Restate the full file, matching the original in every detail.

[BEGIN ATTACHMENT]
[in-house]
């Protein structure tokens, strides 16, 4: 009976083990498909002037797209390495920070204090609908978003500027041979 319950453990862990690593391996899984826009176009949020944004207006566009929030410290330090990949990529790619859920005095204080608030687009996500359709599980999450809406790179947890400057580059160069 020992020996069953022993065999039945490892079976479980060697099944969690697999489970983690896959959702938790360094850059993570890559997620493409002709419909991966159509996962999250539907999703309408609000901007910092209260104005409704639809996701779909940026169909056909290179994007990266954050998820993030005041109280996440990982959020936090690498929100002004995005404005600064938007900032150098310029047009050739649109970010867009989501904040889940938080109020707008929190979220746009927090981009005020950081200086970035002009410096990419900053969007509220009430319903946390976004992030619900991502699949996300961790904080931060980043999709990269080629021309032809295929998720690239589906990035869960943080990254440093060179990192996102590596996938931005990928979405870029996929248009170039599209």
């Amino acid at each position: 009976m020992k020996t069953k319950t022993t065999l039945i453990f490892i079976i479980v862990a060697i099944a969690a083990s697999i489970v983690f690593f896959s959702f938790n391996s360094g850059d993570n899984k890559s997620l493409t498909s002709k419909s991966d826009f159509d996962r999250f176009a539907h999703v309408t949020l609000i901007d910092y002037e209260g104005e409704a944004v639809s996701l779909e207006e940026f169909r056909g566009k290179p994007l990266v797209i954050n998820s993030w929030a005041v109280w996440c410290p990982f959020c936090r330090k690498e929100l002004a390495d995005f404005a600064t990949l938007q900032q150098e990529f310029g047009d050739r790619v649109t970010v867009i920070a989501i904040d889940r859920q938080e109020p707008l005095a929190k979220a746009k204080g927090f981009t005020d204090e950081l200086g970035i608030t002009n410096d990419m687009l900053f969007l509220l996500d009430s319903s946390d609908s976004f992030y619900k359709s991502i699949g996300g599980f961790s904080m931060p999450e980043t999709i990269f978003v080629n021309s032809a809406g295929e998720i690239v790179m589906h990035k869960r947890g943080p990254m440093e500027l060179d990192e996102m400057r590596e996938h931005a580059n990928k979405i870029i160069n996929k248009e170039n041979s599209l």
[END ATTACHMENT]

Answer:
[in-house]
């Protein structure tokens, strides 16, 4: 009976083990498909002037797209390495920070204090609908978003500027041979 319950453990862990690593391996899984826009176009949020944004207006566009929030410290330090990949990529790619859920005095204080608030687009996500359709599980999450809406790179947890400057580059160069 020992020996069953022993065999039945490892079976479980060697099944969690697999489970983690896959959702938790360094850059993570890559997620493409002709419909991966159509996962999250539907999703309408609000901007910092209260104005409704639809996701779909940026169909056909290179994007990266954050998820993030005041109280996440990982959020936090690498929100002004995005404005600064938007900032150098310029047009050739649109970010867009989501904040889940938080109020707008929190979220746009927090981009005020950081200086970035002009410096990419900053969007509220009430319903946390976004992030619900991502699949996300961790904080931060980043999709990269080629021309032809295929998720690239589906990035869960943080990254440093060179990192996102590596996938931005990928979405870029996929248009170039599209």
């Amino acid at each position: 009976m020992k020996t069953k319950t022993t065999l039945i453990f490892i079976i479980v862990a060697i099944a969690a083990s697999i489970v983690f690593f896959s959702f938790n391996s360094g850059d993570n899984k890559s997620l493409t498909s002709k419909s991966d826009f159509d996962r999250f176009a539907h999703v309408t949020l609000i901007d910092y002037e209260g104005e409704a944004v639809s996701l779909e207006e940026f169909r056909g566009k290179p994007l990266v797209i954050n998820s993030w929030a005041v109280w996440c410290p990982f959020c936090r330090k690498e929100l002004a390495d995005f404005a600064t990949l938007q900032q150098e990529f310029g047009d050739r790619v649109t970010v867009i920070a989501i904040d889940r859920q938080e109020p707008l005095a929190k979220a746009k204080g927090f981009t005020d204090e950081l200086g970035i608030t002009n410096d990419m687009l900053f969007l509220l996500d009430s319903s946390d609908s976004f992030y619900k359709s991502i699949g996300g599980f961790s904080m931060p999450e980043t999709i990269f978003v080629n021309s032809a809406g295929e998720i690239v790179m589906h990035k869960r947890g943080p990254m440093e500027l060179d990192e996102m400057r590596e996938h931005a580059n990928k979405i870029i160069n996929k248009e170039n041979s599209l």